Liv: This is such a weird story actually. In elementary school I was bullied a lot, and one of the girls who bullied me wrote a song for a talent competition in fifth grade. Her song got absolutely torn apart by the principal of our school. Since she was one of the people who bullied me, it was definitely a little satisfying to have happened. Then in middle school, I was learning piano and guitar, and I thought “what if I wrote a song and it was better than the song my bully wrote.” So my first song was created kind of out of spite. But then I really liked doing it and I started using it as an outlet for me to cope with all the things that I was struggling with. It was still just a hobby at that time, but then in 8th grade or 9th grade, I took a recording studio class that taught about songwriting and recording. The first song I recorded was terrible, but it made me realize that I really liked writing music. So I started taking things more seriously and joined more music groups in school. Then I went to a summer semester program at Berklee College of Music in Boston after high school where I was a songwriting major. That’s where I started to learn techniques and strategies for songwriting. After that, I came to Gustavus and continued to do songwriting but decided that I really wanted to make a band here. I wanted to be in a band, make a band, and keep writing quality music. I wanted to be able to have shows as a band, and that’s exactly what happened.

Q: Tell me about your experience collaborating with GWO this semester
Liv: JPM is the reason that I came to Gustavus and he’s acted as my unofficial advisor, helping me through everything. When I came here, he was the only person I knew. I go to him for advice and to show him all the projects I am working on. We were working on our EPs and I was showing him my song “Rot” which I had on it. I remember telling him “I wish I could do this song with an orchestra. I can hear the strings in the background when I listen to it and I wish that was something I could do.” At first he just said that the idea would be really cool to do, but then later on when I was joking about having GWO perform “Rot” on tour, he told me he actually wanted to do it. He told me to have Conor help me compose a preliminary score to have the band play through during rehearsal. It was around the same time that Conor joined the band and he just jumped right in the arranging process with me. We brought a first draft to JPM and he really liked it and told us to keep working on it. GWO was able to play through our first draft before break, but then we worked all through the break to make it even better. JPM pretty much committed to doing the collaboration before we had even shown him a finished version of the arrangement. Without even officially telling us, he even announced the collaboration to the band. But in the end, we were able to create a few more arrangements before the final one. Everyone in GWO was amazingly helpful too. They left little notes on their music for us to use as feedback to improve the parts that we had made. When we took the piece on tour, it was incredible and the high school students we played for especially liked it.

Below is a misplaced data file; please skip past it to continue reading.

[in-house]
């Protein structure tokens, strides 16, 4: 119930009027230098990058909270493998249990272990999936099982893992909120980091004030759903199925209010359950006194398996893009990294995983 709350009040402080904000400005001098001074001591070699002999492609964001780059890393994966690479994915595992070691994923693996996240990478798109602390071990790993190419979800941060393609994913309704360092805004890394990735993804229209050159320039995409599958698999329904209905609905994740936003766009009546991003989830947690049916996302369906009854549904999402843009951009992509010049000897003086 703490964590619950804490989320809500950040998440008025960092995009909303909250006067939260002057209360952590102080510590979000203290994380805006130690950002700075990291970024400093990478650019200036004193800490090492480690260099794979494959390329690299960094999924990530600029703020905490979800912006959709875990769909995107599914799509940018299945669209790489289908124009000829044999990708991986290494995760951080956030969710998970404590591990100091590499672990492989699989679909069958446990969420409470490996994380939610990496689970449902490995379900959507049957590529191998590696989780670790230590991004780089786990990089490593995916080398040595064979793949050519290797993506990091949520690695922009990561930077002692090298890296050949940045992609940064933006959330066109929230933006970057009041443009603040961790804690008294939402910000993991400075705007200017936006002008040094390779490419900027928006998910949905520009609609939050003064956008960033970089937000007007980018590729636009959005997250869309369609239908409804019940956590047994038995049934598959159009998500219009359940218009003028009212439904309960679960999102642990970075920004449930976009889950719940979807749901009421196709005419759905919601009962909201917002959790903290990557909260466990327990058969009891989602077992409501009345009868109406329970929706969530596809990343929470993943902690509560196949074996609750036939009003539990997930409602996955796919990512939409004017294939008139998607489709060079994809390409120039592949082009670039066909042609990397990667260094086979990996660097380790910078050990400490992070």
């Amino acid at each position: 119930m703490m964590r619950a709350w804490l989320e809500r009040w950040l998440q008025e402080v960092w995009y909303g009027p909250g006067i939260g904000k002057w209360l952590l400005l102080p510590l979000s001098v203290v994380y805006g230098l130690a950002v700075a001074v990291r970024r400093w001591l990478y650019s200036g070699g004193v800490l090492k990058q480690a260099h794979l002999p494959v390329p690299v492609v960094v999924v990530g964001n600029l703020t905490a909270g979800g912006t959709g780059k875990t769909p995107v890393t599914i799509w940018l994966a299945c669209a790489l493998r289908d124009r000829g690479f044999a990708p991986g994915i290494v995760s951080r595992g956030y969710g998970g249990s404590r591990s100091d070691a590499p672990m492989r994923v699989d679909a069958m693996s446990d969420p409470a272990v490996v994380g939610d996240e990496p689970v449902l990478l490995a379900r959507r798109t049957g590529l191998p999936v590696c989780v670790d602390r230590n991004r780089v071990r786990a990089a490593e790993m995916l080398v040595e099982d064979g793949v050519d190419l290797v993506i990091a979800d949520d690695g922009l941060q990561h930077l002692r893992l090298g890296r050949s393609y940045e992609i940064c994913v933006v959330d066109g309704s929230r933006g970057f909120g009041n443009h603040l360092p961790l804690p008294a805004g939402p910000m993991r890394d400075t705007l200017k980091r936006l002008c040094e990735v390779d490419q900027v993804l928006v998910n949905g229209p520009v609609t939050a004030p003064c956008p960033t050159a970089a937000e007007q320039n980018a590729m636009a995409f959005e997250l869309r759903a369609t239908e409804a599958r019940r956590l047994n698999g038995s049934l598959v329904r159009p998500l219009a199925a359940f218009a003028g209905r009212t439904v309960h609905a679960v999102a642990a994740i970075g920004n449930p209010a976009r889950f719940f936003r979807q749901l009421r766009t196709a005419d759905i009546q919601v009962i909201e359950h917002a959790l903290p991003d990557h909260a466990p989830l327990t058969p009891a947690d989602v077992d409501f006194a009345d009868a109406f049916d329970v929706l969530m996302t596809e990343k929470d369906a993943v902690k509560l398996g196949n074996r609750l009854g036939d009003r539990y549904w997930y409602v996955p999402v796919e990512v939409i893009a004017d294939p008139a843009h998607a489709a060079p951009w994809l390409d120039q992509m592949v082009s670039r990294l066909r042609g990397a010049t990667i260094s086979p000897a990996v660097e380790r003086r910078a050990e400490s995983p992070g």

Q: What is your favorite part of the Gustavus music program?
Henry: My favorite part about Gustavus, which also goes in hand with the Fine Arts, is the fact that the communities that you find yourself in are so supportive. They’re very accepting of all people and I feel like, specifically in the Gustavus Choir, the people that I have met there have become some of my best friends. The music making process helps create that tight knit community that’s really incredible.
Hayden: The camaraderie and community in GWO has been unexpected but my favorite aspect of my college experience. Also the way that the Fine Arts department has supported and given resources for Waking Hours was a big thing for me.
Liv: The community is very important to me and it really reaches outside the ensembles. There are people from all of the groups I am involved in that I can talk to around campus. It makes my day to be able to have those experiences with people, especially because I don’t have a lot of close friends on campus. Being from Connecticut, I didn’t come to school knowing anyone, so having those close connections really reminds me that I do have a community. The general support from the school has also been very impactful and it’s so refreshing to have people excited about what you’re doing. The people in the CIE let us have concerts there and are always excited to have us perform, and the Fine Arts office, JPM, and Dr. Dean have all been incredible to us. In other places, we would probably be treated like kids with just an unrealistic dream, but here, it’s really nice to feel like people are taking us seriously.